Misses and Mysteries
More snow, but at least this time there's enough of it to make the trees and well-insulated roofs white. The dogs were happy to see it wasn't raining when they went for a walk, but seem a bit confused as to why all this wet stuff keeps dripping into their eyes. Cold feet, too!It is dropping to freezing during the day, which means it might be ice burn tomorrow... that's OK, because I take the subway, but I hope it clears up by Thursday, when I'm off to the New Year's party (新年会) for the Mystery Writers of Japan, Inc (日本推理作家協会). They meet regularly, but they're in Tokyo and I'm down here, and so I generally get to about one meeting a year...
This year should be fun, though, for a bunch of reasons: I've got two crime-related books to show off, The Edogawa Rampo Reader (and Rampo's grandson will certainly be at the meeting), and The Red Star of Cadiz (and Ōsaka Gō, a former president of the group, will certainly be there too).
I will be meeting a lot of the authors we've already published in our Hidden Gods series, and a lot of the authors that we are translating now for the Kaiki anthology.
Perhaps most important, I will be able to meet with a few very important people about the Japanese mystery anthology we've been working on for over a year... There is still a lot of work to be done before we can start looking for translators, but we're already getting eager "Me! Call me!" emails from translators who want a piece of it.
The plan is to publish a comprehensive overview of Japanese mystery (crime, detective, etc) fiction from late Meiji through the present, with extensive commentary and of course lots of stories. It will be between five and nine volumes, which is a heck of lot of pages. On the other hand, it has to cover a lot of ground, and there are a heck of a lot of authors in there to think about. We are very fortunate to be getting a lot of interest from the Japanese mystery community on this, and it looks like we'll be getting solid assistance when the ball finally gets rolling.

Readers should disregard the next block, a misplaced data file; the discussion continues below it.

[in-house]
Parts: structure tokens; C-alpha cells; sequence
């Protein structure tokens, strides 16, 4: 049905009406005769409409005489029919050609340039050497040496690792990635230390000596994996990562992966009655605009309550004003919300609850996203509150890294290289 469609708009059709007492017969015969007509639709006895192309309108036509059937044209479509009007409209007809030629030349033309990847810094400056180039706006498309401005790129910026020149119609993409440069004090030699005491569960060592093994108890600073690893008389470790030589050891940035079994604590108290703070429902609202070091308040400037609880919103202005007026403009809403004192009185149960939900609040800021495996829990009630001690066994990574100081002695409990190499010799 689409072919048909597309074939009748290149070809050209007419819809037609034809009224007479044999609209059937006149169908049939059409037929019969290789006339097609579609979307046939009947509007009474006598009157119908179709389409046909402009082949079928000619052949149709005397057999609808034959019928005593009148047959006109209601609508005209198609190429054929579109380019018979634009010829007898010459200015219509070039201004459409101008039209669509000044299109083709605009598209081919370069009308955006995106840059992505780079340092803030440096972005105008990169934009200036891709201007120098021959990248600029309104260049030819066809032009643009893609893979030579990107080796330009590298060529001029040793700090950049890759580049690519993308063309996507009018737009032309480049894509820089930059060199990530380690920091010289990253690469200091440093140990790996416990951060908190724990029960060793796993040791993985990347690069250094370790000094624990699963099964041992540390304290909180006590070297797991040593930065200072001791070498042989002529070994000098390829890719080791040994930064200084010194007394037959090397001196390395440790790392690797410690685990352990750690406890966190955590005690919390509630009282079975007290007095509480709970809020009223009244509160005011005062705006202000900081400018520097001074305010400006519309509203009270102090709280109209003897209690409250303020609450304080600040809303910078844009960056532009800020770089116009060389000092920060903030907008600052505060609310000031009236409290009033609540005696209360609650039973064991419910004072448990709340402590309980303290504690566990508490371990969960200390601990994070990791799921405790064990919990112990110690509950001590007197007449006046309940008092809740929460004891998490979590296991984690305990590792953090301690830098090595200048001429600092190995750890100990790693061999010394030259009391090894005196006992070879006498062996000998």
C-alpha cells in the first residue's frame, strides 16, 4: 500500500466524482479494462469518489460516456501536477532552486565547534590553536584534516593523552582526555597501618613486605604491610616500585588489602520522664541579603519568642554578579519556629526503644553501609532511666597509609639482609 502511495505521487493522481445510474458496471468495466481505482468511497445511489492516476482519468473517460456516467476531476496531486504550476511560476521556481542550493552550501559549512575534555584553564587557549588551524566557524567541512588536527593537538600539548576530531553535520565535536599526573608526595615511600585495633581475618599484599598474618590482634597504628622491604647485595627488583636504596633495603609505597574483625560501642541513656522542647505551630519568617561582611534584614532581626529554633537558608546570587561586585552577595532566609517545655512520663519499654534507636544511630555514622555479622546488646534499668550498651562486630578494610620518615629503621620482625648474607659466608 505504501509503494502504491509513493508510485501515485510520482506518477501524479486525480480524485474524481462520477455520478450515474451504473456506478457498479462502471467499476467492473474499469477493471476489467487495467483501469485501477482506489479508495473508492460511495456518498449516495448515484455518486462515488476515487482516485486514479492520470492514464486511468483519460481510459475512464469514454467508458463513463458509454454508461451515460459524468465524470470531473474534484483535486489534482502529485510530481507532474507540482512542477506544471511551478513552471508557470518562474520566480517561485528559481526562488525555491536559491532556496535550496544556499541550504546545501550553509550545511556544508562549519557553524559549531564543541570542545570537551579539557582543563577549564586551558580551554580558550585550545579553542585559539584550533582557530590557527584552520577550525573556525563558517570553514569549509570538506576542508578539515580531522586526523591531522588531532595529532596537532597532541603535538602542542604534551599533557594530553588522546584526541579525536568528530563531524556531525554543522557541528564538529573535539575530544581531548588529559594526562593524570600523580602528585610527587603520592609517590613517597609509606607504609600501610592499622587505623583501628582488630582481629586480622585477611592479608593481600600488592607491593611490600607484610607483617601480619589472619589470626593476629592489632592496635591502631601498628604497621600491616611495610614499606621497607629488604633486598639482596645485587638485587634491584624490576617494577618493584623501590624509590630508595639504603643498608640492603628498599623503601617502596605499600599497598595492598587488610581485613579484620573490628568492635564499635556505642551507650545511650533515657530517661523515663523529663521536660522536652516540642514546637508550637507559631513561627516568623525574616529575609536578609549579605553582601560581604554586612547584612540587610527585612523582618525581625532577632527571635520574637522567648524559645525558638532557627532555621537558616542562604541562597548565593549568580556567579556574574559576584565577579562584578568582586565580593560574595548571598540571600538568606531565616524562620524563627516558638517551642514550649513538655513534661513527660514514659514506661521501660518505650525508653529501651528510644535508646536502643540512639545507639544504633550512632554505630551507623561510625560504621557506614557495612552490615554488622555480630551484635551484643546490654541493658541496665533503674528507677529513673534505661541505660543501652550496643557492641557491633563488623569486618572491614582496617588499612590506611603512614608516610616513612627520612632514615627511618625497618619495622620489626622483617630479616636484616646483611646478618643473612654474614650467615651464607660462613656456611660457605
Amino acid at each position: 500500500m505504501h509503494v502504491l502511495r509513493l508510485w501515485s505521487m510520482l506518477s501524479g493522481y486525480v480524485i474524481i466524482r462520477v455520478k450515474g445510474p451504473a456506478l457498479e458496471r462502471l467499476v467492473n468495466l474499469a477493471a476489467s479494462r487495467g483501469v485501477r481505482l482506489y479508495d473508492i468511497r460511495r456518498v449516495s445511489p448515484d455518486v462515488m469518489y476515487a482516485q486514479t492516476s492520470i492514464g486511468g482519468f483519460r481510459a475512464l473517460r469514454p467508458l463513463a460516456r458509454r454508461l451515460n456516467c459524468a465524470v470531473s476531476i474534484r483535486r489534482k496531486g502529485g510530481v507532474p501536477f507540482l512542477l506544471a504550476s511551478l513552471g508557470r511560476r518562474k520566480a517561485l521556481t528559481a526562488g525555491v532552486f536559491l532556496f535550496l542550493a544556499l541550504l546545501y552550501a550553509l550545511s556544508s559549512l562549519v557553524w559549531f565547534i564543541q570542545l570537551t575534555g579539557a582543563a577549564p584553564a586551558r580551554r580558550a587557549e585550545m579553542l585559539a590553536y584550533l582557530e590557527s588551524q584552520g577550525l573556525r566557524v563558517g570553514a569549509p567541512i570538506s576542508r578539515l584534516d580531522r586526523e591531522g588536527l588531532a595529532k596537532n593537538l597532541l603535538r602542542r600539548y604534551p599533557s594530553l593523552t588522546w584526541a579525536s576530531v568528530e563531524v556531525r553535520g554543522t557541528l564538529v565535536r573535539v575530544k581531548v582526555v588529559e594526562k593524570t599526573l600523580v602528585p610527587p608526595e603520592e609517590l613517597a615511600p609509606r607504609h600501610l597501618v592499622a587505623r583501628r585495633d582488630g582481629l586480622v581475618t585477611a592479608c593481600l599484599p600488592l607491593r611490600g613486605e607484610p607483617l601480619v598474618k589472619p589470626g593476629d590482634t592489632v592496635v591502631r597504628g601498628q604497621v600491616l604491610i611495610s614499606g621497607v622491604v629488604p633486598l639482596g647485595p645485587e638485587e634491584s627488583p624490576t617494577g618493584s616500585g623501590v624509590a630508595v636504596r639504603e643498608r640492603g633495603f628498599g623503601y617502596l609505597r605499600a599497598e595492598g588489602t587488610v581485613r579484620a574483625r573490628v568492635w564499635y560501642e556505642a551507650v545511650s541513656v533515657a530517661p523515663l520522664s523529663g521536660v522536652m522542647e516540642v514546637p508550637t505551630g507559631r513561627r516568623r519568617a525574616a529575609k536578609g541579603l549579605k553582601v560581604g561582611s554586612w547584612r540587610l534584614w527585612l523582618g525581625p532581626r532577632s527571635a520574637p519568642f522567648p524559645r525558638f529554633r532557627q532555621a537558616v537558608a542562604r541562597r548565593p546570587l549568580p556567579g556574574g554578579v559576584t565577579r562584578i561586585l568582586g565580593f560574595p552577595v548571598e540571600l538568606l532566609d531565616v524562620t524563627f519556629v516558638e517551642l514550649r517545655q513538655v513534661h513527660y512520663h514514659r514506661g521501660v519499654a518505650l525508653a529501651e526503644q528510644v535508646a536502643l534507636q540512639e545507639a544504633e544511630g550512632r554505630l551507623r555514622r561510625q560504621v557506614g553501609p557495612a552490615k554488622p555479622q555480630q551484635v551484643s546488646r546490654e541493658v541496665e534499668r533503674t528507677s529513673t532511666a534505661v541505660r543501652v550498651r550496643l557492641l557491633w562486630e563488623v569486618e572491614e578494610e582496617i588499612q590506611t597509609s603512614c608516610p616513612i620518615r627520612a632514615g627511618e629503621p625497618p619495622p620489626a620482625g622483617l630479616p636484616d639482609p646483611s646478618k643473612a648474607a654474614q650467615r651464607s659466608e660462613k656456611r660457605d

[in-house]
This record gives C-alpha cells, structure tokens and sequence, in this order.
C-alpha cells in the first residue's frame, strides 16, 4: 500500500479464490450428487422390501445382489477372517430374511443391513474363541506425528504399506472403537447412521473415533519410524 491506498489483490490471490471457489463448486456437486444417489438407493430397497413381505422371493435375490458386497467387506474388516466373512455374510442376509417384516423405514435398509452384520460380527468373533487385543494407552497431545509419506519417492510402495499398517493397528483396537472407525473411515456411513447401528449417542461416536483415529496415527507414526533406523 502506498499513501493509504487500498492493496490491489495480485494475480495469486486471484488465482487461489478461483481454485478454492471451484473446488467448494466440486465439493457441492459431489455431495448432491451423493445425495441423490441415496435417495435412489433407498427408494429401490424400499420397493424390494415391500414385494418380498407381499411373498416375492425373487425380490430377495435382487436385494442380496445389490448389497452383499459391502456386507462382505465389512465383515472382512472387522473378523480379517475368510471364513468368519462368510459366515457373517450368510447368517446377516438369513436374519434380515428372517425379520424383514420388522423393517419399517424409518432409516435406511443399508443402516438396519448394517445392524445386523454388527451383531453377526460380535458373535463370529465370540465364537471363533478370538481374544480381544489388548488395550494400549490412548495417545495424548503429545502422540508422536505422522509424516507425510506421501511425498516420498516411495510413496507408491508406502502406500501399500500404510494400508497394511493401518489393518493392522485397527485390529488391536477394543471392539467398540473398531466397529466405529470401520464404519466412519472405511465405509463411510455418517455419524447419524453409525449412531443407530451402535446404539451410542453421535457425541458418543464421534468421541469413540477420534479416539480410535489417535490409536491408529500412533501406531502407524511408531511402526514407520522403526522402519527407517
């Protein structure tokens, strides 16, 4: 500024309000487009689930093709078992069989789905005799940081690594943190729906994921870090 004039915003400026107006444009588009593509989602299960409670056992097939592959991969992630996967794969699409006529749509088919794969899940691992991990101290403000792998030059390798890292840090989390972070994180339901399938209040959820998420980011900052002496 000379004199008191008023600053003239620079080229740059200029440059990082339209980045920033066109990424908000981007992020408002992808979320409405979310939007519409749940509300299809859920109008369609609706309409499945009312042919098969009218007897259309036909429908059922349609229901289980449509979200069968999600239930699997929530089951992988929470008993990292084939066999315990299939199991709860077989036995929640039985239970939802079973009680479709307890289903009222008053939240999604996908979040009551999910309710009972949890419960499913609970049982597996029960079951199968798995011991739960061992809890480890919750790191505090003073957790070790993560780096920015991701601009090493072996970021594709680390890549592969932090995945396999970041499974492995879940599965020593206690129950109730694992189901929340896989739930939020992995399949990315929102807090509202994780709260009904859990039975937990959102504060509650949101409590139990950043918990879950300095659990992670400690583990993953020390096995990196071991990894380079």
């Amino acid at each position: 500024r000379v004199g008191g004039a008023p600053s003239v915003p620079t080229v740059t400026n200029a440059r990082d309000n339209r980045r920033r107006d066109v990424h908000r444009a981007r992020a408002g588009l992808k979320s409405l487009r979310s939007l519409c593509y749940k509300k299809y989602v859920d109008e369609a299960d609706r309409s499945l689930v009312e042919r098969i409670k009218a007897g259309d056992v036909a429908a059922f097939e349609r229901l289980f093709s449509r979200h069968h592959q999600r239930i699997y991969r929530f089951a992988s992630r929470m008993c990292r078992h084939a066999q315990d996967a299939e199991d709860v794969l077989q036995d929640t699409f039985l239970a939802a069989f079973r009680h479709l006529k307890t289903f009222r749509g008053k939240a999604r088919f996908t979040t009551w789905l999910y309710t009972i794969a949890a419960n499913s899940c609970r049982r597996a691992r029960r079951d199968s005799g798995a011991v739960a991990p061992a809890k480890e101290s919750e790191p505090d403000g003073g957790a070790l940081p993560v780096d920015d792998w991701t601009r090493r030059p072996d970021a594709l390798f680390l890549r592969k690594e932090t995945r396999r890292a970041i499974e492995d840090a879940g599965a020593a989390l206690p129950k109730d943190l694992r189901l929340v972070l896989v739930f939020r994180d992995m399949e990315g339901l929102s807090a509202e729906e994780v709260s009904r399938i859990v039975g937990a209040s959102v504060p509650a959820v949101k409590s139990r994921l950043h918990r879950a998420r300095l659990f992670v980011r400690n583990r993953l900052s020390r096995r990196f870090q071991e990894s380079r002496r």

Hopefully I'll be able to make some preliminary announcements on this next month; we'll just have to wait and see.
Another development, while it has nothing to do with the Mystery Writers of Japan, is the first of a planned continuing series of articles on Japanese SF, written regularly by Yutaka Ebihara. The first one is a report on the Nihon SF Taishō (日本SF大賞), held in December. Comments welcome!
And finally, I'd like to mention a review of Asamatsu Ken's Queen of K'n-Yan, in the Web-based Strange Horizons. I urge you to read the review, but wanted to talk about one of the questions the reviewer, Kari Sperring, raises.
"Anri holds a doctorate, but does not insist on her new colleagues addressing her as 'Doctor' suggesting instead that they use just her surname instead. Her colleagues wish to be more polite, however, and add on an honorific (presumably san) which Taji has chosen to translate as 'Miss.' In English, this becomes faintly insulting, as it apparently denies Anri's academic achievements."
Kathleen Taji and I discussed this point, and Taji-san went on to raise it as a discussion at JATlist, a forum for professional translators working between Japanese and English. It is not at all clear, although everyone has his or own opinion about the best way to handle it.
The general consensus seems to be that while using a few 'san' markers here and there for atmoisphere, the average English-language reader, with no particular familiarity with Japanese, would find them a bit distracting on every page. In fact, Anri would almost cerrtainly be addressed as 'Morishita-san' or just 'Sensei' or 'Hakase' by other people working at the company, and almost certainly not as 'Anri.'
So, how to put it in English? The situation in a similar American research institution would probably have everyone calling each other by their first name, and 'Anri' would be reasonable. If a bit of formality were needed, she might be 'Dr. Morishita.' In Japan she certainly could demand that people recognize her doctorate, but also in Japan if she is being spoken to by someone above her on the corporate ladder (almost certainly), or someone older (possibly, depending on the person), calling her 'Morishita-san' or even 'Morishita-kun' or just 'Kimi' (hey you!) is very likely. An elderly officer, for example, might well call her 'Morishita-kun' without thinking about it twice.
Given all that, and considering that the character specifically asked other people not to call her 'Doctor,' my personal feeling is that 'Miss' is appropriate... I cheerfuly admit that a woman in a similar situation in the West might demand recognition of her doctorate, but this story isn't set in the West.
As always, if you feel differently by all means please speak up!
It's a new year and about time for me to mention again that if you are interested in writing a guest article, or becoming part of Kurodahan Press, please contact me at any time. The most important resource is, as in almost anything, good people!